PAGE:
What are Parabens and what dos it do?
Parabens are man-made chemicals often used in small amounts as preservatives in cosmetics, pharmaceuticals, foods, and beverages. Numerous studies has shown that parabens are linked to cancer. It also interfers with your hormone levels and can mimic estrogen, which can result in negative outcomes. Common parabens are methylparaben, ethylparaben, propylparaben, and butylparaben.
How People Are Exposed to Parabens?
People can be exposed to parabens through touching, swallowing, or eating products that contain parabens. Many products, such as makeup, moisturizers, hair-care products, and shaving creams, contain parabens. Parabens in these products are absorbed through the skin. Parabens also can enter the body when pharmaceuticals, foods, and drinks containing parabens are swallowed or eaten. Parabens that enter the body are quickly excreted. Parabens are the most widely used preservative in cosmetics. An estimated 75 to 90 per cent of cosmetics contain parabens (typically at very low levels).
If you wouldn’t eat your moisturizer, you shouldn’t put it on you skin either – the chemicals will get absorbed into your system!
Health and Environmental Hazards of Parabens
Parabens easily penetrate the skin and are suspected of interfering with hormone function (endocrine disruption). Parabens can mimic estrogen (the primary female sex hormone). In one study, parabens were detected in human breast cancer tissues, raising questions about a possible association between parabens in cosmetics and cancer. Parabens may also interfere with male reproductive functions. In addition, studies indicate that methylparaben applied on the skin reacts with UVB leading to increased skin aging and DNA damage!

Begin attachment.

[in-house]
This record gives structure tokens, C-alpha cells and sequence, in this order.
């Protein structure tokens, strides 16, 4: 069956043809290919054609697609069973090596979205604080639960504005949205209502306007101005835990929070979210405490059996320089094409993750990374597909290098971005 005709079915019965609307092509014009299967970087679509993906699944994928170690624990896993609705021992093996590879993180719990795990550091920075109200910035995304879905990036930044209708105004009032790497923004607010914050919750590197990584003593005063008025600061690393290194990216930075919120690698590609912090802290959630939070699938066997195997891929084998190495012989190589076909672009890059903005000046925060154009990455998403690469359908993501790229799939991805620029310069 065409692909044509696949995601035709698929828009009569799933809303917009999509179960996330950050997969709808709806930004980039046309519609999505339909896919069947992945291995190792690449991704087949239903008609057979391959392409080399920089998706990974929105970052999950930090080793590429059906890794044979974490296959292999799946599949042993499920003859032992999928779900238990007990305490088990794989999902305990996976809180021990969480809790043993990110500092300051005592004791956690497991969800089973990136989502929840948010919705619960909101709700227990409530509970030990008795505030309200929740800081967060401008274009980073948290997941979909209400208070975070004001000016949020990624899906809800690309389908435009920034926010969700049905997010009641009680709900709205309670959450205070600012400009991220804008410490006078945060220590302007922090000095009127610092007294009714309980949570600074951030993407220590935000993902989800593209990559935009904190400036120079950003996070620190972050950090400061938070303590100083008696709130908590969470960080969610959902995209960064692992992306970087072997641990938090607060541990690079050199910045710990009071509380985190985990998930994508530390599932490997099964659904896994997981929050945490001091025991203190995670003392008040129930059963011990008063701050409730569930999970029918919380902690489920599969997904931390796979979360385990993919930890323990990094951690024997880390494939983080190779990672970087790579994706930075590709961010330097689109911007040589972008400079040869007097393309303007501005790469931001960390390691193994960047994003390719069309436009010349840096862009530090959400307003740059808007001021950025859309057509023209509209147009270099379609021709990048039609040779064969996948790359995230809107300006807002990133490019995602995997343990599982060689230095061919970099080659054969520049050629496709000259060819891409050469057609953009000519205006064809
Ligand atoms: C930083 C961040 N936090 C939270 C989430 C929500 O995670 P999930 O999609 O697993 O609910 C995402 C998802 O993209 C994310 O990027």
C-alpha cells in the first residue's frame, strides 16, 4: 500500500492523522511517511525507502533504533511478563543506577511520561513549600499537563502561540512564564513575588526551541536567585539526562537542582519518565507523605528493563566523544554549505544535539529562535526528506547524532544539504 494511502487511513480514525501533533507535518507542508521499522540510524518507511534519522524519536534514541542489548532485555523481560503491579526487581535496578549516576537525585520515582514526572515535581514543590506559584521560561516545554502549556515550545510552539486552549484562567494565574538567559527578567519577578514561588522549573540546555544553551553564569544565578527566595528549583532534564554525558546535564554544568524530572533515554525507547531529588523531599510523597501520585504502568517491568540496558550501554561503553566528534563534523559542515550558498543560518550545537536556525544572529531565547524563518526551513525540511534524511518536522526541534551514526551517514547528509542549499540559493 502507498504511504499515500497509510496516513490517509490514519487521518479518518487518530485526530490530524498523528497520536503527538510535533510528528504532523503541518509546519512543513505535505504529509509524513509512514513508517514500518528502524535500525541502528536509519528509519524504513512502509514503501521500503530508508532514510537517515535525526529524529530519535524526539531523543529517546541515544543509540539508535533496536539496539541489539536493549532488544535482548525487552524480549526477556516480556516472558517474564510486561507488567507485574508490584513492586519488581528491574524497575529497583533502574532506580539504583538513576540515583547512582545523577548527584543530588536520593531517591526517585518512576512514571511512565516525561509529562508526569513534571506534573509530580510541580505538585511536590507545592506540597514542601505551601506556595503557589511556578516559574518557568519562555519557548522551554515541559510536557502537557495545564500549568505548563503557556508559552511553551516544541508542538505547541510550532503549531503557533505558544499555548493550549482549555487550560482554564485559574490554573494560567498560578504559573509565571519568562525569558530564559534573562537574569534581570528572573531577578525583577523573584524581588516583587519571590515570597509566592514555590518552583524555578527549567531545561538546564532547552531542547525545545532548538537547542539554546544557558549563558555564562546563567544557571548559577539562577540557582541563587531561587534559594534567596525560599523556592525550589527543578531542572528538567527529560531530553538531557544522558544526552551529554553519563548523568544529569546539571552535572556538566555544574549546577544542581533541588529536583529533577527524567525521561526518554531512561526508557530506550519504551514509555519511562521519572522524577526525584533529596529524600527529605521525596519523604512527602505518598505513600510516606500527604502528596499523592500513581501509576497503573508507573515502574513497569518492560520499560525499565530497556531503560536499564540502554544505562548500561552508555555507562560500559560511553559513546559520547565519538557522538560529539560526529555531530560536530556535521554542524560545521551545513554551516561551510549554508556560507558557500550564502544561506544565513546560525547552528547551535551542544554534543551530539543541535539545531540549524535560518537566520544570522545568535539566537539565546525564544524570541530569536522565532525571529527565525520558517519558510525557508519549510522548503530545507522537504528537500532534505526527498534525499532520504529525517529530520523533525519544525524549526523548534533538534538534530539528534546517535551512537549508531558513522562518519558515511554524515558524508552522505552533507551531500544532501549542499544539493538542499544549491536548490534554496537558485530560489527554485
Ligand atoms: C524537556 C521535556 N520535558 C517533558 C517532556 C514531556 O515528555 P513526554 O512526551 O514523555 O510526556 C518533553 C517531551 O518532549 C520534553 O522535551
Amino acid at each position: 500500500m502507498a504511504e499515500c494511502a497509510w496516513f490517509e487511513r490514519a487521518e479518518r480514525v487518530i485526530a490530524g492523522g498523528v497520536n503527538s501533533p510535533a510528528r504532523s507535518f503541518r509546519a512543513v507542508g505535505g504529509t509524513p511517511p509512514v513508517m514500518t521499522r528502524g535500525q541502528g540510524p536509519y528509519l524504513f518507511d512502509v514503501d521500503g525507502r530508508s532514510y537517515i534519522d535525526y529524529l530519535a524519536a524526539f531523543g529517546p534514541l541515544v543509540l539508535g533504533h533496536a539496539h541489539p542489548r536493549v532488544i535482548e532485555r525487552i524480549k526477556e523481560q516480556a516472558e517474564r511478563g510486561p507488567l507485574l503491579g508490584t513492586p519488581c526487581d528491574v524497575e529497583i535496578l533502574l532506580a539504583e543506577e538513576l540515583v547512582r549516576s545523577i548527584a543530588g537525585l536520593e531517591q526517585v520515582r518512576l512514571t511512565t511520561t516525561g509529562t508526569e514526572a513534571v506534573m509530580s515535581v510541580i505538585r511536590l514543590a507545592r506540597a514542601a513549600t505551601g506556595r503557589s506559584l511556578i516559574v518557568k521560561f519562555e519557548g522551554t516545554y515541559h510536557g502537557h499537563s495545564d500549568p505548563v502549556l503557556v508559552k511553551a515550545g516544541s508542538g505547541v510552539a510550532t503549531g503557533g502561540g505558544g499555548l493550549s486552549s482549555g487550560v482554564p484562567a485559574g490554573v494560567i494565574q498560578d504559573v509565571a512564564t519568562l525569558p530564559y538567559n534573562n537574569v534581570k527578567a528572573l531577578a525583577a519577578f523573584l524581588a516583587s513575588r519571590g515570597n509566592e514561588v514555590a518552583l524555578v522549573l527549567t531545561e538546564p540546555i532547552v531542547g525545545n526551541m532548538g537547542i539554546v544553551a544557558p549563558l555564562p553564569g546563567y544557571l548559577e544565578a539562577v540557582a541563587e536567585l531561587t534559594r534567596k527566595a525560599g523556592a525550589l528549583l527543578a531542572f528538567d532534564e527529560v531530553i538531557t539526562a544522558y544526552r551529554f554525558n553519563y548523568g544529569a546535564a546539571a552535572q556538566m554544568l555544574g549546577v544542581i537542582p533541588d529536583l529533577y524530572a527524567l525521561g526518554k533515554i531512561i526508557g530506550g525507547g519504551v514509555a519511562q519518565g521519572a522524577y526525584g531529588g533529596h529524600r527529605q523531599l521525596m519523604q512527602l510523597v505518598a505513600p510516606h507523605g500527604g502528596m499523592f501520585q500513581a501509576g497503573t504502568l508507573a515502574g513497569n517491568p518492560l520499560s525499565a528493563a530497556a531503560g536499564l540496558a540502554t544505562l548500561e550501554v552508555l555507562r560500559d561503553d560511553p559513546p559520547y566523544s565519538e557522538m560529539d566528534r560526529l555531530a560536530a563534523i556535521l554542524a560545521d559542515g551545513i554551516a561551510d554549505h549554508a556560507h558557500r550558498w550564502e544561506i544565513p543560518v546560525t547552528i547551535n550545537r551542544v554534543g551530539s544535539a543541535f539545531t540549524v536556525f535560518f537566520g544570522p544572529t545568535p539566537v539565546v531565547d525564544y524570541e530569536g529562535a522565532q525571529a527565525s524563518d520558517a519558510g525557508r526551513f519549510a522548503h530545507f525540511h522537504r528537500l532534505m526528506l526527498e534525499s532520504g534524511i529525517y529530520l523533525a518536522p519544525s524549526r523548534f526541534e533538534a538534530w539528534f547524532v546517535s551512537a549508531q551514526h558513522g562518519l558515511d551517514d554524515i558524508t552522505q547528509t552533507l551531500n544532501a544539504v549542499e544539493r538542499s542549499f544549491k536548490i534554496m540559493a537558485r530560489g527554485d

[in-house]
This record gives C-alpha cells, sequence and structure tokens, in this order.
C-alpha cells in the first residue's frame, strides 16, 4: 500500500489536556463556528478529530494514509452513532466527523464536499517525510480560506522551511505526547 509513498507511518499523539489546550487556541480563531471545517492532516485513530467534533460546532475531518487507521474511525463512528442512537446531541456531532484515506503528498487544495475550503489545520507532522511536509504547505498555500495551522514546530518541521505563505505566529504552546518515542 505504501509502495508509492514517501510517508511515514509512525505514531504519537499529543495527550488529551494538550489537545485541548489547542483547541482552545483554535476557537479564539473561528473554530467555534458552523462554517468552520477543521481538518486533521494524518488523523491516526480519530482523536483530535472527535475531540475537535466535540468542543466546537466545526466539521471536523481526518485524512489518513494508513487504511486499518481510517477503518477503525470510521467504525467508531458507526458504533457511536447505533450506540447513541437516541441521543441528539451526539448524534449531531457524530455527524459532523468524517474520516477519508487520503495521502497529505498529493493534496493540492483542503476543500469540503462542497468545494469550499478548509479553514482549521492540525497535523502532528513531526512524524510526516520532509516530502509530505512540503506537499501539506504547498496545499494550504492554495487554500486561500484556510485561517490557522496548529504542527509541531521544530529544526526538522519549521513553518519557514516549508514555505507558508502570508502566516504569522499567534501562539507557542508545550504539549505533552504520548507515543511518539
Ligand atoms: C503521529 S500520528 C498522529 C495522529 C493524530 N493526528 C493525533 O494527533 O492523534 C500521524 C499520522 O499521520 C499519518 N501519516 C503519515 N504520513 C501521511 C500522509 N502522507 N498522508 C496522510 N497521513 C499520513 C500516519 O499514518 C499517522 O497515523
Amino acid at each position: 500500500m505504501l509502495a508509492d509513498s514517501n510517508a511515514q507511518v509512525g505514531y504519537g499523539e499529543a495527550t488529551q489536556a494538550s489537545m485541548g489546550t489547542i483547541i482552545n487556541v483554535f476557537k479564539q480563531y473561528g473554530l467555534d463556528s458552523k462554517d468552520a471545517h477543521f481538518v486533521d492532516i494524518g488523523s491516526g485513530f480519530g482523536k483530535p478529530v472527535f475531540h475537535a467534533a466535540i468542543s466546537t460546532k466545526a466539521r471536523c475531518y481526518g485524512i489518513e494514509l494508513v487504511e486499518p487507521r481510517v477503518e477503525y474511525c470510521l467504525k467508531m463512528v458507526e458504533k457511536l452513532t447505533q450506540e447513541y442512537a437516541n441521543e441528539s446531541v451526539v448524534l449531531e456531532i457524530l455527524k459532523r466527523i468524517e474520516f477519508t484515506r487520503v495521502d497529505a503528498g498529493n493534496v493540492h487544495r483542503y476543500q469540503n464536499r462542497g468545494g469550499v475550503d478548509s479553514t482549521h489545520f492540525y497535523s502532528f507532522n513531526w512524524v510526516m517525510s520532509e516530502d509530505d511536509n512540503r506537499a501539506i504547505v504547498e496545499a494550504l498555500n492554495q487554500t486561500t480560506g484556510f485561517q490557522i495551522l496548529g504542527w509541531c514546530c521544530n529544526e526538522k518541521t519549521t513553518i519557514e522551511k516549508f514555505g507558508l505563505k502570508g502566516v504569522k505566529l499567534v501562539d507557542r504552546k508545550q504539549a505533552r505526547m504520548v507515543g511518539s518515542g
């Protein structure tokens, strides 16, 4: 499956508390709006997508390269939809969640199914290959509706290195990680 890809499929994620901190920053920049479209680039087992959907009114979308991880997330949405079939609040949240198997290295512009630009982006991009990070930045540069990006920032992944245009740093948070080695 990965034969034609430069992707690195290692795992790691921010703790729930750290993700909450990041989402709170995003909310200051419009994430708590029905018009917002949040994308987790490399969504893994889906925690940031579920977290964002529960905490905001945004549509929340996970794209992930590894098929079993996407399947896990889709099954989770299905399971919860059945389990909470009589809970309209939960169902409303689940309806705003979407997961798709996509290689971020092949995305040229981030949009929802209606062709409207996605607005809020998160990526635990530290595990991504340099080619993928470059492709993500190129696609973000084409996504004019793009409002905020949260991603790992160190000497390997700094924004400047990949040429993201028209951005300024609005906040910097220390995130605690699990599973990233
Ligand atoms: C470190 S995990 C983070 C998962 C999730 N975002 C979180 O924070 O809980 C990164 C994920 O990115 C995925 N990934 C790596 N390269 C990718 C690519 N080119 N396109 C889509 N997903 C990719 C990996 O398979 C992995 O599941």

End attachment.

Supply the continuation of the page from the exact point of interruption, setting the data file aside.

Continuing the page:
Parabens occur naturally at low levels in certain foods, such as barley, strawberries, currents, vanilla, carrots and onions, although a synthetic preparation derived from petrochemicals is used in cosmetics.
Parabens in foods are metabolized when eaten, making them less strongly estrogenic. In contrast, when applied to the skin and absorbed into the body, parabens in cosmetics bypass the metabolic process and enter the blood stream and body organs intact.
It has been estimated that women are exposed to 50 mg per day of parabens from cosmetics. More research is needed concerning the resulting levels of parabens in people. Studies conducted by the U.S. Centers for Disease Control and Prevention (CDC) did find four different parabens in human urine samples, indicating exposure despite the very low levels in products.
Methylparaben, butylparaben and propylparaben are some of the most common parabens in cosmetics. Other chemicals in this class generally have “paraben” in their names (e.g., isobutylparaben, ethylparaben, etc).